In most international processes and negotiations there are, except for different views based in real differences, also knowledge gaps that have to be understood before solutions and results can be reached. To help facilitate knowledge exchange, and also co-creation of knowledge, SwedBio has been co-organising several “multi-actor dialogues”, bringing together diverse actors such as UN organisations, governments, scientists, civil society – including indigenous peoples and local communities organisations – as well as private sector.
"The biggest single opportunity we have is dialogue"
These multi-actor dialogues are based on the conviction that all the participants together can craft a suite of solutions, rather than assuming there is a single answer that fits all.
This approach encourages active listening with the intention to understand each other's viewpoints, find meaning and agreement, rather than listening to imposed positions, finding flaws and make counterarguments. It is about revealing assumptions for reevaluation.
Three distinctive features differentiate a dialogue from a discussion, when all three are present, a conversation is transformed into a dialogue:
1. Equality and the absence of coercive influences
2. Listening with empathy
3. Bringing assumptions into the open
The method used for the dialogue seminars organised by SwedBio includes a thorough process with consultations and interviews regarding aim and agenda – the dialogue starts from day one in the planning process for ownership with the diverse actors involved. They are held under under the Chatham House Rule, and includes keynote presentations, case studies, round table discussions and field trips, all planned for so that different groups can connect across language, cultural and political barriers.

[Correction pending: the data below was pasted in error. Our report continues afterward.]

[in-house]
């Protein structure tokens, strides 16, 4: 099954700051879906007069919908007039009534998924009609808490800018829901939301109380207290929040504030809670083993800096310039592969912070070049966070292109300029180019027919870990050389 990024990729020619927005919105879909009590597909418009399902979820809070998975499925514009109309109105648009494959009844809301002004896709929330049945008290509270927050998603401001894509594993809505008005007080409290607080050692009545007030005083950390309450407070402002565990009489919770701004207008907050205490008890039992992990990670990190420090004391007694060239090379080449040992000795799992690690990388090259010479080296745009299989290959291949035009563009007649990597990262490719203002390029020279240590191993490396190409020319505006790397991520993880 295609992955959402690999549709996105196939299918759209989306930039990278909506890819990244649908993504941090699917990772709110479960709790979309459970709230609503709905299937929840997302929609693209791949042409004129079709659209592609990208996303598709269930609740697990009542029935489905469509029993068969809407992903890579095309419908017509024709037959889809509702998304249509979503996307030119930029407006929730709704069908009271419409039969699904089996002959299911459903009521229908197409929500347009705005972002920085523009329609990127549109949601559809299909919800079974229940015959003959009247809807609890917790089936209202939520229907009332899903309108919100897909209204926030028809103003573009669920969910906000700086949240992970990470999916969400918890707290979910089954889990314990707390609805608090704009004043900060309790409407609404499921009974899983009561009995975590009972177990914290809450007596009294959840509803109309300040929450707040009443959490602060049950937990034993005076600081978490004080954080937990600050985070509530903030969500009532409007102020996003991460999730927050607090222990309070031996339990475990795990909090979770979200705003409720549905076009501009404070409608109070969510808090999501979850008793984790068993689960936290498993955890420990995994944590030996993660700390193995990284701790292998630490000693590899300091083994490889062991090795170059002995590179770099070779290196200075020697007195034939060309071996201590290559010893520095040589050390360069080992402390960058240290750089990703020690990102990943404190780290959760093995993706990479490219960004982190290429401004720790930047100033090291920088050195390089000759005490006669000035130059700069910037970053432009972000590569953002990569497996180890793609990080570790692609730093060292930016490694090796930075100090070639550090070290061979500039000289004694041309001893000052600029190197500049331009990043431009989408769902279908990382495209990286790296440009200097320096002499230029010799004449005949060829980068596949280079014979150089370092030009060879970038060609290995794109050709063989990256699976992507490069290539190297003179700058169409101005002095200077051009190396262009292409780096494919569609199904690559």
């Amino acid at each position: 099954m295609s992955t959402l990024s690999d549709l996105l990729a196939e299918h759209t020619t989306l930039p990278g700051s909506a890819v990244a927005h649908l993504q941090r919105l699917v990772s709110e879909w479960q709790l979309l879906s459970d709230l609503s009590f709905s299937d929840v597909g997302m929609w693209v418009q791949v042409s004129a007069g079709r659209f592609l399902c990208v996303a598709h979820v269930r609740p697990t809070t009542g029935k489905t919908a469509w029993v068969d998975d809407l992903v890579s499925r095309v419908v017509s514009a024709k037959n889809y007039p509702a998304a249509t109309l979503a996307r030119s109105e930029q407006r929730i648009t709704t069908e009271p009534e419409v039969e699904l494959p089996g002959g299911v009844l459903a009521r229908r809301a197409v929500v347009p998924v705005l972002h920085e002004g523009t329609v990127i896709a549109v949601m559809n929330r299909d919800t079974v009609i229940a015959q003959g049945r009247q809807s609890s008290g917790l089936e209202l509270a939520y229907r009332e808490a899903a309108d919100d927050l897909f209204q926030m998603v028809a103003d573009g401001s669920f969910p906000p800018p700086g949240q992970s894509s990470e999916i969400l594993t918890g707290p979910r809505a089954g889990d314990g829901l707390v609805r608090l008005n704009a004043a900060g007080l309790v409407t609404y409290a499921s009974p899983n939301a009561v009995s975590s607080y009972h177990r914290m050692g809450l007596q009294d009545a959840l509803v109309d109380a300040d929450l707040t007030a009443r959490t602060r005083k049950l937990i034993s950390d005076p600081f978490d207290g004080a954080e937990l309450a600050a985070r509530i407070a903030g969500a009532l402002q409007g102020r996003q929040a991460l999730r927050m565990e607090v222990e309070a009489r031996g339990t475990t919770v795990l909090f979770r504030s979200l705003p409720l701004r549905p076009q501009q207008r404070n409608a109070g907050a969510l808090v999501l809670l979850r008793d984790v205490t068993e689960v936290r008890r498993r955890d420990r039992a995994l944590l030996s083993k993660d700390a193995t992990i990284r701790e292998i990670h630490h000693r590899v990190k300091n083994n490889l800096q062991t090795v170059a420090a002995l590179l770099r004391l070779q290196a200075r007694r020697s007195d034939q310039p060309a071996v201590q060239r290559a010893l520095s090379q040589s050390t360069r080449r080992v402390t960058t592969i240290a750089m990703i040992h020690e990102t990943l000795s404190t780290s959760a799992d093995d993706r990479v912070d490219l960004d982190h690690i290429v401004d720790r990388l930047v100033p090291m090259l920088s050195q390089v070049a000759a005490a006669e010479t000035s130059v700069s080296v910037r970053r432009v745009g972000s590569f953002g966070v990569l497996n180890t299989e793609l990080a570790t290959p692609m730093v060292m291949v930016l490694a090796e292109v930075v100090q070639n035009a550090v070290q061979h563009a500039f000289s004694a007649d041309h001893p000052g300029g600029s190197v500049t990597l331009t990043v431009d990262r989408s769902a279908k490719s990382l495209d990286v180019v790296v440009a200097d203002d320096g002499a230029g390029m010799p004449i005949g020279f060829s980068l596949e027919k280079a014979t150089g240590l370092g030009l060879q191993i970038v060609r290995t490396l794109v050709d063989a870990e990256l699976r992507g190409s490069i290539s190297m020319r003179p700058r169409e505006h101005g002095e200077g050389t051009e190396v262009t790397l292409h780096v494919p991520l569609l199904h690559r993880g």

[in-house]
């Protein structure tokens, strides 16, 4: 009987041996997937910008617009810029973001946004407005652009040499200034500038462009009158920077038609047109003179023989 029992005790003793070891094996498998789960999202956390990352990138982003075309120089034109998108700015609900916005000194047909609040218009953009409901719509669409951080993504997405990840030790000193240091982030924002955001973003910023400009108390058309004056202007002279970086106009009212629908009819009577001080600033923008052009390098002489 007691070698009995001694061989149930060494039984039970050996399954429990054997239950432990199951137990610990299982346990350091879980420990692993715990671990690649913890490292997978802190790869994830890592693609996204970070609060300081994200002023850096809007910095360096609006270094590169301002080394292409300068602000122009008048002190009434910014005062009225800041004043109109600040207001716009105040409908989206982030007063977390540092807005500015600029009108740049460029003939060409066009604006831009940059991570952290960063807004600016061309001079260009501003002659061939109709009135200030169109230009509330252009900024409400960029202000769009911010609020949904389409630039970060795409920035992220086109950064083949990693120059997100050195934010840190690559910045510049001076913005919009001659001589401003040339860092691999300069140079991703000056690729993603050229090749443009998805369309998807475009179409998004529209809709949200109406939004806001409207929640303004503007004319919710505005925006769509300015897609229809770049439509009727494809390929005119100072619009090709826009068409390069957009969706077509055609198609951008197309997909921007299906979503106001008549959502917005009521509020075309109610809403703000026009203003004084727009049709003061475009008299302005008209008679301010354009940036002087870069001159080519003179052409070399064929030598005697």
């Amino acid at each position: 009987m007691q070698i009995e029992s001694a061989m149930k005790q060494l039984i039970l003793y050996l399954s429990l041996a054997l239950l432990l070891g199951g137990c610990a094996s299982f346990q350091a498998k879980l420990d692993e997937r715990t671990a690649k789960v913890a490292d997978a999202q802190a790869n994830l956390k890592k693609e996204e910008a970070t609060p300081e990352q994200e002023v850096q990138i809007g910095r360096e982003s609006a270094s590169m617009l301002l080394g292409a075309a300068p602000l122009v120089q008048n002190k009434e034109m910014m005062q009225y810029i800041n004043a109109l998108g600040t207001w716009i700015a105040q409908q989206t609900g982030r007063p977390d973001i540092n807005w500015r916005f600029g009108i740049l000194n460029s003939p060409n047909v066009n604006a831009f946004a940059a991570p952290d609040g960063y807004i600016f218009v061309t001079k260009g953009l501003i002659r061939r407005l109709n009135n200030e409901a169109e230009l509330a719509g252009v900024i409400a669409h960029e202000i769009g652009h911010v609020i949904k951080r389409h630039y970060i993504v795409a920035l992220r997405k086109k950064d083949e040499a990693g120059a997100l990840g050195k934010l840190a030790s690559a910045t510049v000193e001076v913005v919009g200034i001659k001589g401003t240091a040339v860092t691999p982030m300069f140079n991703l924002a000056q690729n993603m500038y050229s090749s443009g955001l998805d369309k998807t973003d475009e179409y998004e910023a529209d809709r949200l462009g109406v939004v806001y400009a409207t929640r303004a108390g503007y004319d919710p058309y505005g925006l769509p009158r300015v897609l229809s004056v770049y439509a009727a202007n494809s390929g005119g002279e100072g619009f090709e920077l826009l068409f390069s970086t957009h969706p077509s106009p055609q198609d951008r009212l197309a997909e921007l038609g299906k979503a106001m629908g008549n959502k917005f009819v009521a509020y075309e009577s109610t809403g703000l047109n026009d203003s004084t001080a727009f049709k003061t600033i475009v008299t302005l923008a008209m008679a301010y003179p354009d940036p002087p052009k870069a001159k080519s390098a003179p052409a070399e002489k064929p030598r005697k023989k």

Literature in the field includes: The magic of dialogue; transforming
conflict into cooperation, Yankelovich, D., 2001; and Solutions,
Costanza, R., 2010
Read more about SwedBio’s multi-actor dialogues:
Examples of dialogues
Research news | 2020-03-26
Three major innovations helped shape the global food system in the past. How can we learn from them to develop a more sustainable system for the future?
Research news | 2020-03-24
Researchers and practitioners present a vision and strategy to better include different worldviews on the value of nature. All with a little help of the octopus
Research news | 2020-03-23
Researchers urge hydrology and water community to join the “Grand Challenge” in establishing safe limits to human interference with the global water cycle
Research news | 2020-03-19
Four-year programme receives SEK 64 million from the Swedish Foundation for Strategic Environmental Research (Mistra)
Research news | 2020-03-18
Researchers, practitioners and artists present previously unimagined ways of thinking about sustainability futures in the region
Research news | 2020-03-17
Computational approach can reveal intricate interactions among stakeholders and help prevent unintended policy outcomes